Wayward Galapagos Tortoise Traces Sea Dragon Route
Apr 27 2011
We all went to the beach on Friday; it was like any other; white sand stretching for miles, palm trees above the tide line, native birds circling curiously overhead, blazing sunshine and tropical waters. Well at least like all the others in this area of the Pacific, it was also deserted. Uninhabited Henderson Island is a UNESCO world heritage site and there was no-one else there, not even many fish.
Earlier today we left Pitcairn, an island oasis jutting out of the Pacific rich with flora, fauna and history. Hungry and without food whilst exploring ashore a lone giant Galapagos Tortoise eating bananas showed us the answer, he seemed to be surviving rather well on them having involuntarily sailed 2,700 Nautical miles a few decades ago from the Galapagos Islands.It is hard to comprehend what possessed someone to pick-up a Giant Tortoise put him on a yacht, and sail across a vast ocean to relocate him. But then again when we look at things rationally with a logical, humane and practical approach it is hard to comprehend so many of mans actions. Pitcairn for so many centuries famed as the refuge of the most famous group of mutineers ever, in recent years has caught the world’s attention for less heroic actions. An island paradise; exposed, divided, a community struggling to survive, adapt and preserve a way of life far away from the world’s media scrutiny.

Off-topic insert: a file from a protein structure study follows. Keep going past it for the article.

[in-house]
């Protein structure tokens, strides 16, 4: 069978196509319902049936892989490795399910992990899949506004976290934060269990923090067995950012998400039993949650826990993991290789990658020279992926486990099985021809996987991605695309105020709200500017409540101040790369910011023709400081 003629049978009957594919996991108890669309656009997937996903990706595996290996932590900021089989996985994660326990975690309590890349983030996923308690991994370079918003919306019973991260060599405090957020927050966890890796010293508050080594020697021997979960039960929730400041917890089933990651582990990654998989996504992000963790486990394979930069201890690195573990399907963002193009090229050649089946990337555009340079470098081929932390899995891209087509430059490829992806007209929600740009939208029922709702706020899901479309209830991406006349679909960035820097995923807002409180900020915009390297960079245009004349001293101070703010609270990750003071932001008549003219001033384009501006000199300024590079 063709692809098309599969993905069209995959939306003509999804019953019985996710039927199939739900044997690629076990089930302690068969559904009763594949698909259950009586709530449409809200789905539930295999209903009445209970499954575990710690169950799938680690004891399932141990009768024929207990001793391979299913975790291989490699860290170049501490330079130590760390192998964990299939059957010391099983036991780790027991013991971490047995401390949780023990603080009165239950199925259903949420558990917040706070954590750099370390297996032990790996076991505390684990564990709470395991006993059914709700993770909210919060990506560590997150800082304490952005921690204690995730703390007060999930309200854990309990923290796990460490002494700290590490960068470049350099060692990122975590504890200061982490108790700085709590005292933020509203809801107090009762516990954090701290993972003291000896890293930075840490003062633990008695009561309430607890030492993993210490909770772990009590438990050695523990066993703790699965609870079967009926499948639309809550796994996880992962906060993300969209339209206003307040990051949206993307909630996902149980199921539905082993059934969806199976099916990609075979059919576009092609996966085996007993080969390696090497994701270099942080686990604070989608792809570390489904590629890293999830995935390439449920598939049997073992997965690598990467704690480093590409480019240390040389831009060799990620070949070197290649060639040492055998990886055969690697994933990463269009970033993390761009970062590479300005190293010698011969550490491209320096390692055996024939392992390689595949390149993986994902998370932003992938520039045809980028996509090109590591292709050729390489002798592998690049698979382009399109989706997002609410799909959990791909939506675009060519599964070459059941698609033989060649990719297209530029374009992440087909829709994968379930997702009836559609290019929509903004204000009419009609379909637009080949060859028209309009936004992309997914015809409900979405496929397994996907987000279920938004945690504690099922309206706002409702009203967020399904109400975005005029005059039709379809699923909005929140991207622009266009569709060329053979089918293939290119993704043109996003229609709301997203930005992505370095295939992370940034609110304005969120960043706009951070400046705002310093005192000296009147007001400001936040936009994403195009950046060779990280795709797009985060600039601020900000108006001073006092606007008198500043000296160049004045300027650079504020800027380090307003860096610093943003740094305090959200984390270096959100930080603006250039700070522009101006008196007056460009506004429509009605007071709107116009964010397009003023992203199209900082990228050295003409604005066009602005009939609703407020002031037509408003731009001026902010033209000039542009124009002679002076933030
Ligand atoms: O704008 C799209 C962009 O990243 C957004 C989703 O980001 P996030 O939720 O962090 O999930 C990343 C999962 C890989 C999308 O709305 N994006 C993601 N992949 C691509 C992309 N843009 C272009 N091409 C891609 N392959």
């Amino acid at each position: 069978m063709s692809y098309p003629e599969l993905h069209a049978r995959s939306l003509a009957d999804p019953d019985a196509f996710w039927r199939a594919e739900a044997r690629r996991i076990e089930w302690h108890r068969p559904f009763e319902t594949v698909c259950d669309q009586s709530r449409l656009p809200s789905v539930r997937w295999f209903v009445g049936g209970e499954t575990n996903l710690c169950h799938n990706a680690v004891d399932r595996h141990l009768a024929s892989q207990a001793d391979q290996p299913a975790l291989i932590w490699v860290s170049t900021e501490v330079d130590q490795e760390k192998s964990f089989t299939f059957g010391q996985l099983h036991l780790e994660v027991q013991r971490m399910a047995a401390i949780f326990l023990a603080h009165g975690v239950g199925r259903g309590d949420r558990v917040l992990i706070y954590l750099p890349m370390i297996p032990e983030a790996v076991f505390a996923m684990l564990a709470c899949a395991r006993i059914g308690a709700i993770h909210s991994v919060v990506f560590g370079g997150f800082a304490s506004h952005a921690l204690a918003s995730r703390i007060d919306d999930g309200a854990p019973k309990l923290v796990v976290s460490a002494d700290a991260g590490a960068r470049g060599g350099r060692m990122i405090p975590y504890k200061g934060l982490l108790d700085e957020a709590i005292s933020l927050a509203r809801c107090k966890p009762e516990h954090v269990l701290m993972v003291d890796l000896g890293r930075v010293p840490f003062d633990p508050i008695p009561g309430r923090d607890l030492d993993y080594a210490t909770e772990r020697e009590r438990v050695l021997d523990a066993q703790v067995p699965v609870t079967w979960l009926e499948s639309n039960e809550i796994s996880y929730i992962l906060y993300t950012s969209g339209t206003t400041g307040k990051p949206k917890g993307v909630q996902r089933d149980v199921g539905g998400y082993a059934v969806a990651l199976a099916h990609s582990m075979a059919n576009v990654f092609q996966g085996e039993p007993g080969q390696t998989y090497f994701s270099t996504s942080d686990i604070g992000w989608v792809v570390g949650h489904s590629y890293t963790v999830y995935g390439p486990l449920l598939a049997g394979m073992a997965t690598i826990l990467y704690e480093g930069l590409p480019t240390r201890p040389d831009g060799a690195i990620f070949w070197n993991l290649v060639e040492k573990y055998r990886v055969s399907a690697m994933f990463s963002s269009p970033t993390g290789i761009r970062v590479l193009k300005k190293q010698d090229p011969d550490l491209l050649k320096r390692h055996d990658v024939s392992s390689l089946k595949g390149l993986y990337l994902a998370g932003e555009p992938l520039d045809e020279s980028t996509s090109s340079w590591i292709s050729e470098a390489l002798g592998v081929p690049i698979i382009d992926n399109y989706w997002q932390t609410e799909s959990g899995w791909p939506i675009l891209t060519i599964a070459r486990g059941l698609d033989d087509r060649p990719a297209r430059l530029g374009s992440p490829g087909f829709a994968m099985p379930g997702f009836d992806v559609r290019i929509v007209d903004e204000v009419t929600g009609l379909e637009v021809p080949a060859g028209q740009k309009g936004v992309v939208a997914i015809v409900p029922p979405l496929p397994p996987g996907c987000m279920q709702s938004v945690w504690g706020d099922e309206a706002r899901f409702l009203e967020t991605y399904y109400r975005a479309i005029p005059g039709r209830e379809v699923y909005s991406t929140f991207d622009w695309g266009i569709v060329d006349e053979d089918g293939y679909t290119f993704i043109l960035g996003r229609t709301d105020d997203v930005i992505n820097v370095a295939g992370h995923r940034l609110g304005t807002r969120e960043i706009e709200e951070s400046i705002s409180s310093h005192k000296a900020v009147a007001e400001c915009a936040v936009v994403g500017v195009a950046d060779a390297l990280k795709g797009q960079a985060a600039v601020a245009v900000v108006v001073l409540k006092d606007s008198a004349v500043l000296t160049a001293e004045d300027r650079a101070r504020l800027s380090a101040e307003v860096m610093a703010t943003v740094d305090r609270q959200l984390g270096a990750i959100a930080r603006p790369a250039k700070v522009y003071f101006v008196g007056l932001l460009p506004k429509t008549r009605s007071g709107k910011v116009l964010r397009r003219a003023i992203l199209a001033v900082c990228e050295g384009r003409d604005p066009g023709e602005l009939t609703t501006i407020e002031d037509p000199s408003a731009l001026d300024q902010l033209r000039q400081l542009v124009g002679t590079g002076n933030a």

It is too easy to turn a blind eye, who will take responsibility for the threats facing our oceans; acidification, plastic and chemical pollution, depleted fish stocks, rising water temperatures, coral bleaching; the life source of our planet is threatened. There comes a point with all things when reality needs to be faced; Pitcairners are doing that slowly, painfully. The oceans covering the vast majority of our planet are out of sight, largely unclaimed international waters that no one nation is responsible for and yet increasingly we are all being made aware of the crisis over the horizon and so all need to take action.
On Henderson Island there was clear evidence of all of these issues on one remote ‘pristine’ South Pacific beach.